Migrants on the Bibby Stockholm have complained of feeling seasick and being unable to sleep as Storm Ciaran shakes the barge from side to side.
The vessel is moored off the isle of Portland, which is linked to the mainland by a mile-long causeway that has now been closed following a flood alert.
A yellow weather warning is currently in place locally for high winds, with the Met Office advising of the risk of ‘large waves’ and ‘flying debris’.
Today, a campaign group claimed conditions had deteriorated for some of the 100 migrants aboard the barge.
Heather Jones, of Stand up to Racism – which is in contact with some of the migrants – said: ‘I know that some people on board are getting quite seasick.
Migrants on the Bibby Stockholm (pictured) have complained of feeling ill due to rough conditions, it was claimed today
The vessel is moored off the isle of Portland , which is linked to the mainland by a mile-long causeway that has now been closed following a flood alert
‘They have told me they got absolutely no sleep last night and the boat was shaking so much it was pretty scary.
‘The only support they have got is a text message warning them this (the storm) was going to happen.’
The Environment Agency closed the causeway leading to the isle of Portland at just after 8am and activated the wailing siren for the whole community to hear.
The local authority say they expect the road to be closed for the next few hours until the worst of the storm passes.
Dorset Council UK tweeted: ‘Portland Beach Road is now closed. We have teams at either end of the road to assist with any problems, but we expect the highway to be closed for at least a few hours.
‘We’ll provide further updates as soon as we know when it is likely to reopen.’
The last time the flood alert siren sounded at Portland was in 2014, when huge 30ft waves moved thousands of tonnes of shingles at the 18 mile long Chesil Beach and destroyed the local landmark, the Pom Pom Rock.
It also went off during the flooding of 1979, and there was a great storm disaster in 1824 which killed 22 people and destroyed 25 houses on the isle.
Resident Allakeah Mitchell said: ‘I was taking my son and daughter to school when I saw coastguard, police and an ambulance go past and police had to close the road.
‘The siren was quite loud and alarming. The last time I remember the road being shut off was nine years ago.’
The last time the flood alert siren sounded at Portland was in 2014. This picture was taken today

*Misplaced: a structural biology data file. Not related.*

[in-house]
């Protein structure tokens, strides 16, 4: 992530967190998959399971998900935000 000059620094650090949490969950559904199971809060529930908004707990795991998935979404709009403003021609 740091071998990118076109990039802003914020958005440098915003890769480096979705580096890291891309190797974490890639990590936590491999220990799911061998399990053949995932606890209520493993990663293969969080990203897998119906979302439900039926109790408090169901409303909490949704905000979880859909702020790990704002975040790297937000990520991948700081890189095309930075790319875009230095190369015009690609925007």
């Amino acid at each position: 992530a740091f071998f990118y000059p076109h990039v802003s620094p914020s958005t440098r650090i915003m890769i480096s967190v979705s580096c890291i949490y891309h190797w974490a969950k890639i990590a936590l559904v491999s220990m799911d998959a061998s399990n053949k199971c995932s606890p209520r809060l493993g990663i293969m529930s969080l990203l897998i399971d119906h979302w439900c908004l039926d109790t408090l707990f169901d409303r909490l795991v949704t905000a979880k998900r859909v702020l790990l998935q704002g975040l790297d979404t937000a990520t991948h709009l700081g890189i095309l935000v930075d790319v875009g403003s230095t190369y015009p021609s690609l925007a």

There are also reports of flooding in West Bay, the real-life setting of the ITV crime drama Broadchurch.
A tidal surge knocked over a young female cyclist and another member of the public near the Watch House Cafe at East Beach.
Bridport Town Council said: ‘With waves coming over the sea defence the road into West Bay is beginning to flood.
‘Some people are taking unnecessary risks by coming to look and take photos from precarious places.’
The first asylum seekers were brought back to the Bibby Stockholm in October, more than two months after it was evacuated following the discovery of Legionella bacteria in the water supply.
After a visit to the barge last week, Labour MP Lloyd Russell-Moyle complained residents were unable to regularly leave the port as they were reliant on an hourly bus service to Portland and Weymouth which did not always turn up and was not sufficient for the current occupancy of about 100 men, which the Home Office says will rise to 500.
Mr Russell-Moyle said that the gym facilities on board had been stripped back to just two treadmills and even the basketball had been removed from the basketball court.
The government has fought off multiple legal challenges over the use of the barge to house migrants, with Suella Braverman most recently winning her case against a mayor who argued housing migrants on the vessel breached planning and equality laws.
A Home Office spokesperson said: ‘The welfare of people accommodated at Portland is of the utmost priority.
‘The Bibby Stockholm is in a sheltered port, protected by a large breakwater and moored securely alongside a permanent jetty which means the vessel is well secured.
‘The Home Office and our contractors have all appropriate measures and protocols in place to ensure the safety of those on and off the vessel.’